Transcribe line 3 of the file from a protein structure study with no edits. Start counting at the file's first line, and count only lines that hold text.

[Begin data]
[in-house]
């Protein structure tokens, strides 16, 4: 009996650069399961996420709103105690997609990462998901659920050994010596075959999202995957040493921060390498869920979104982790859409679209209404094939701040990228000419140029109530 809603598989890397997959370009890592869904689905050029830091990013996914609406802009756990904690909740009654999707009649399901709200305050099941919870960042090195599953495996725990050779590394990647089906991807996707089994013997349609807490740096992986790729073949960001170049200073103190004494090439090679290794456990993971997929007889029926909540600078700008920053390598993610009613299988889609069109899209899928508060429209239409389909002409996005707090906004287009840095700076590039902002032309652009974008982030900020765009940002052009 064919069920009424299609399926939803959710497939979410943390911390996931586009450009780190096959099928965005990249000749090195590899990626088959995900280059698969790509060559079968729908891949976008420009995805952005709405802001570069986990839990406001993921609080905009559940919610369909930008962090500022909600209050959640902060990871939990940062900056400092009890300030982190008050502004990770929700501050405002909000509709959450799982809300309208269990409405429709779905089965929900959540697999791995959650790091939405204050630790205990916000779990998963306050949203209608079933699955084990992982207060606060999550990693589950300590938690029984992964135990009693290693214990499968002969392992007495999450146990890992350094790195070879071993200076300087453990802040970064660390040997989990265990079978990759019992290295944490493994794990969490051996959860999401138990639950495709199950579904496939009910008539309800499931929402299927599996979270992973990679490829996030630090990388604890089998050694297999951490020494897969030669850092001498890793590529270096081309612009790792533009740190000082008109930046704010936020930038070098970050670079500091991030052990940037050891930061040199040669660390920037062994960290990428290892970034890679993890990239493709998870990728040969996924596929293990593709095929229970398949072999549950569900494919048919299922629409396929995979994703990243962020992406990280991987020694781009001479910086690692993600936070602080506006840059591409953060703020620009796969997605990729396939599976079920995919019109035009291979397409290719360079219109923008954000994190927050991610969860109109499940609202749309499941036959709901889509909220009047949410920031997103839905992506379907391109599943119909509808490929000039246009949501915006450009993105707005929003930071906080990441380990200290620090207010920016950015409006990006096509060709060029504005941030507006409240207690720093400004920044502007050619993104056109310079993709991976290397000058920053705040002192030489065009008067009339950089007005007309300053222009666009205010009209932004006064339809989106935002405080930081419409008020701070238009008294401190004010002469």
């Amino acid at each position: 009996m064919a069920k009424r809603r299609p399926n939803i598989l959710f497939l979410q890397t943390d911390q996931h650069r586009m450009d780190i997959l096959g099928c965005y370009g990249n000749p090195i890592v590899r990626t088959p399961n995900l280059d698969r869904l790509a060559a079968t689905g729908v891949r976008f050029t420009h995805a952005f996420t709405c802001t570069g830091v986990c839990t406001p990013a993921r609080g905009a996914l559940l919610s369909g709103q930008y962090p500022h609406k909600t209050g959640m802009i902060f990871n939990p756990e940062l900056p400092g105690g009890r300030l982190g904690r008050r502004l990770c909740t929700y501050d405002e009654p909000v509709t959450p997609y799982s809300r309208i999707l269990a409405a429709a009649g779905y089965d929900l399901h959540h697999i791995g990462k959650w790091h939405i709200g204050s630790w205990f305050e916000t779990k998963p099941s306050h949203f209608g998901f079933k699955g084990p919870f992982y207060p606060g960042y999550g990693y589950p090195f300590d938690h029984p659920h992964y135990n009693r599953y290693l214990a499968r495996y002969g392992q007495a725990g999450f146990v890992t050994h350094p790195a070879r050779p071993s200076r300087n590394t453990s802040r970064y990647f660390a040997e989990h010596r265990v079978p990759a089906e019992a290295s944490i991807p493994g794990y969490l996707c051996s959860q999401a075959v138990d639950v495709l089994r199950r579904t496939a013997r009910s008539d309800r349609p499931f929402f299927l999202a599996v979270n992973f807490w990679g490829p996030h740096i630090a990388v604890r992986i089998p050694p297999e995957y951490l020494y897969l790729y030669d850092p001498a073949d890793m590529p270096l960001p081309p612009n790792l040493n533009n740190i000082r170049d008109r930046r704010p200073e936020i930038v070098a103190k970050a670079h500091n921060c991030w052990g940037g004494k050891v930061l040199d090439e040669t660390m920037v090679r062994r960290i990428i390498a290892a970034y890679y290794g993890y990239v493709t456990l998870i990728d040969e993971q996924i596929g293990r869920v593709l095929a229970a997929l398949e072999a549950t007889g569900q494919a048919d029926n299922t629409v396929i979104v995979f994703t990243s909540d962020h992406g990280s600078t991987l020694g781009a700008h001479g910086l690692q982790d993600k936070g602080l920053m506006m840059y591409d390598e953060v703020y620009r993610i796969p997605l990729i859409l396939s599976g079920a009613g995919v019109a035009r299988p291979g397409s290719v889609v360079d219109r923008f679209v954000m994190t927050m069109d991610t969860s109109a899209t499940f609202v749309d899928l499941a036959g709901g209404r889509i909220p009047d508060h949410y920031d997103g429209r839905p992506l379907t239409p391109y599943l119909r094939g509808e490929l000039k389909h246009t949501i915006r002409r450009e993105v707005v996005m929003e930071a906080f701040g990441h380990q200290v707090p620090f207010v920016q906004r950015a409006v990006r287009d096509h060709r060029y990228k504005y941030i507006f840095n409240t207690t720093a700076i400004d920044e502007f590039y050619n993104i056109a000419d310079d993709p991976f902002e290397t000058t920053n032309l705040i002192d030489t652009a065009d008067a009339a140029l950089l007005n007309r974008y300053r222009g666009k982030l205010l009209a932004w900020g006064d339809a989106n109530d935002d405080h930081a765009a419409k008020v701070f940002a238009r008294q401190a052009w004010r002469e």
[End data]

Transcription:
């Amino acid at each position: 009996m064919a069920k009424r809603r299609p399926n939803i598989l959710f497939l979410q890397t943390d911390q996931h650069r586009m450009d780190i997959l096959g099928c965005y370009g990249n000749p090195i890592v590899r990626t088959p399961n995900l280059d698969r869904l790509a060559a079968t689905g729908v891949r976008f050029t420009h995805a952005f996420t709405c802001t570069g830091v986990c839990t406001p990013a993921r609080g905009a996914l559940l919610s369909g709103q930008y962090p500022h609406k909600t209050g959640m802009i902060f990871n939990p756990e940062l900056p400092g105690g009890r300030l982190g904690r008050r502004l990770c909740t929700y501050d405002e009654p909000v509709t959450p997609y799982s809300r309208i999707l269990a409405a429709a009649g779905y089965d929900l399901h959540h697999i791995g990462k959650w790091h939405i709200g204050s630790w205990f305050e916000t779990k998963p099941s306050h949203f209608g998901f079933k699955g084990p919870f992982y207060p606060g960042y999550g990693y589950p090195f300590d938690h029984p659920h992964y135990n009693r599953y290693l214990a499968r495996y002969g392992q007495a725990g999450f146990v890992t050994h350094p790195a070879r050779p071993s200076r300087n590394t453990s802040r970064y990647f660390a040997e989990h010596r265990v079978p990759a089906e019992a290295s944490i991807p493994g794990y969490l996707c051996s959860q999401a075959v138990d639950v495709l089994r199950r579904t496939a013997r009910s008539d309800r349609p499931f929402f299927l999202a599996v979270n992973f807490w990679g490829p996030h740096i630090a990388v604890r992986i089998p050694p297999e995957y951490l020494y897969l790729y030669d850092p001498a073949d890793m590529p270096l960001p081309p612009n790792l040493n533009n740190i000082r170049d008109r930046r704010p200073e936020i930038v070098a103190k970050a670079h500091n921060c991030w052990g940037g004494k050891v930061l040199d090439e040669t660390m920037v090679r062994r960290i990428i390498a290892a970034y890679y290794g993890y990239v493709t456990l998870i990728d040969e993971q996924i596929g293990r869920v593709l095929a229970a997929l398949e072999a549950t007889g569900q494919a048919d029926n299922t629409v396929i979104v995979f994703t990243s909540d962020h992406g990280s600078t991987l020694g781009a700008h001479g910086l690692q982790d993600k936070g602080l920053m506006m840059y591409d390598e953060v703020y620009r993610i796969p997605l990729i859409l396939s599976g079920a009613g995919v019109a035009r299988p291979g397409s290719v889609v360079d219109r923008f679209v954000m994190t927050m069109d991610t969860s109109a899209t499940f609202v749309d899928l499941a036959g709901g209404r889509i909220p009047d508060h949410y920031d997103g429209r839905p992506l379907t239409p391109y599943l119909r094939g509808e490929l000039k389909h246009t949501i915006r002409r450009e993105v707005v996005m929003e930071a906080f701040g990441h380990q200290v707090p620090f207010v920016q906004r950015a409006v990006r287009d096509h060709r060029y990228k504005y941030i507006f840095n409240t207690t720093a700076i400004d920044e502007f590039y050619n993104i056109a000419d310079d993709p991976f902002e290397t000058t920053n032309l705040i002192d030489t652009a065009d008067a009339a140029l950089l007005n007309r974008y300053r222009g666009k982030l205010l009209a932004w900020g006064d339809a989106n109530d935002d405080h930081a765009a419409k008020v701070f940002a238009r008294q401190a052009w004010r002469e």